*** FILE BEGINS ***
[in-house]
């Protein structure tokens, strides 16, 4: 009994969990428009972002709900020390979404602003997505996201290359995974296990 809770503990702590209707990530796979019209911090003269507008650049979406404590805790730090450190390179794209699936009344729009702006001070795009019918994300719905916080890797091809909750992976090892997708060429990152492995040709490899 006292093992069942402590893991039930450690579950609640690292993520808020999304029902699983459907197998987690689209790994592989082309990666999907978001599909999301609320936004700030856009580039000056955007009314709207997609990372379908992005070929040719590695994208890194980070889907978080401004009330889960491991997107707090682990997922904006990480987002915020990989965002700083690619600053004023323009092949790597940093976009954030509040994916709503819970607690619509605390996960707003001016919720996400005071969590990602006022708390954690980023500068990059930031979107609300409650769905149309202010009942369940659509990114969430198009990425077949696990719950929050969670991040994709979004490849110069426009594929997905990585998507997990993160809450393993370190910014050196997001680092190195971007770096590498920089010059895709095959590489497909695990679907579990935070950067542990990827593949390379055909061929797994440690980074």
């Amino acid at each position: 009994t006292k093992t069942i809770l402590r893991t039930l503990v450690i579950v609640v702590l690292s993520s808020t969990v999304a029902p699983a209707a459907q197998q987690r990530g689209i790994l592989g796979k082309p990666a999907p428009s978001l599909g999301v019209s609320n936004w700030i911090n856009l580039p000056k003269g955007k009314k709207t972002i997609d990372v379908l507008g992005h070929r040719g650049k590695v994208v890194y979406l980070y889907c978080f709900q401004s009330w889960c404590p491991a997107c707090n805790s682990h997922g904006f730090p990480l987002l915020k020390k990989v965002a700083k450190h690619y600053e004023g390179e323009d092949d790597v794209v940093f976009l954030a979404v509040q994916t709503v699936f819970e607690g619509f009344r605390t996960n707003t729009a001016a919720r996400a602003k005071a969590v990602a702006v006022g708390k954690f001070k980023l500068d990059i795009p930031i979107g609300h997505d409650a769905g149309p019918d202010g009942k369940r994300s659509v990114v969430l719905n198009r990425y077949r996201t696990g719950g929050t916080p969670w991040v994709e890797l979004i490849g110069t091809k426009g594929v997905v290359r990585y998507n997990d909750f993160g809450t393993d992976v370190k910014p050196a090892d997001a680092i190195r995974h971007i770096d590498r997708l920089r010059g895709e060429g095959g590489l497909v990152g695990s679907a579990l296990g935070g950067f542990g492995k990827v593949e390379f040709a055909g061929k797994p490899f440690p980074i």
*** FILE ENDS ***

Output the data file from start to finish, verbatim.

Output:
[in-house]
């Protein structure tokens, strides 16, 4: 009994969990428009972002709900020390979404602003997505996201290359995974296990 809770503990702590209707990530796979019209911090003269507008650049979406404590805790730090450190390179794209699936009344729009702006001070795009019918994300719905916080890797091809909750992976090892997708060429990152492995040709490899 006292093992069942402590893991039930450690579950609640690292993520808020999304029902699983459907197998987690689209790994592989082309990666999907978001599909999301609320936004700030856009580039000056955007009314709207997609990372379908992005070929040719590695994208890194980070889907978080401004009330889960491991997107707090682990997922904006990480987002915020990989965002700083690619600053004023323009092949790597940093976009954030509040994916709503819970607690619509605390996960707003001016919720996400005071969590990602006022708390954690980023500068990059930031979107609300409650769905149309202010009942369940659509990114969430198009990425077949696990719950929050969670991040994709979004490849110069426009594929997905990585998507997990993160809450393993370190910014050196997001680092190195971007770096590498920089010059895709095959590489497909695990679907579990935070950067542990990827593949390379055909061929797994440690980074």
């Amino acid at each position: 009994t006292k093992t069942i809770l402590r893991t039930l503990v450690i579950v609640v702590l690292s993520s808020t969990v999304a029902p699983a209707a459907q197998q987690r990530g689209i790994l592989g796979k082309p990666a999907p428009s978001l599909g999301v019209s609320n936004w700030i911090n856009l580039p000056k003269g955007k009314k709207t972002i997609d990372v379908l507008g992005h070929r040719g650049k590695v994208v890194y979406l980070y889907c978080f709900q401004s009330w889960c404590p491991a997107c707090n805790s682990h997922g904006f730090p990480l987002l915020k020390k990989v965002a700083k450190h690619y600053e004023g390179e323009d092949d790597v794209v940093f976009l954030a979404v509040q994916t709503v699936f819970e607690g619509f009344r605390t996960n707003t729009a001016a919720r996400a602003k005071a969590v990602a702006v006022g708390k954690f001070k980023l500068d990059i795009p930031i979107g609300h997505d409650a769905g149309p019918d202010g009942k369940r994300s659509v990114v969430l719905n198009r990425y077949r996201t696990g719950g929050t916080p969670w991040v994709e890797l979004i490849g110069t091809k426009g594929v997905v290359r990585y998507n997990d909750f993160g809450t393993d992976v370190k910014p050196a090892d997001a680092i190195r995974h971007i770096d590498r997708l920089r010059g895709e060429g095959g590489l497909v990152g695990s679907a579990l296990g935070g950067f542990g492995k990827v593949e390379f040709a055909g061929k797994p490899f440690p980074i």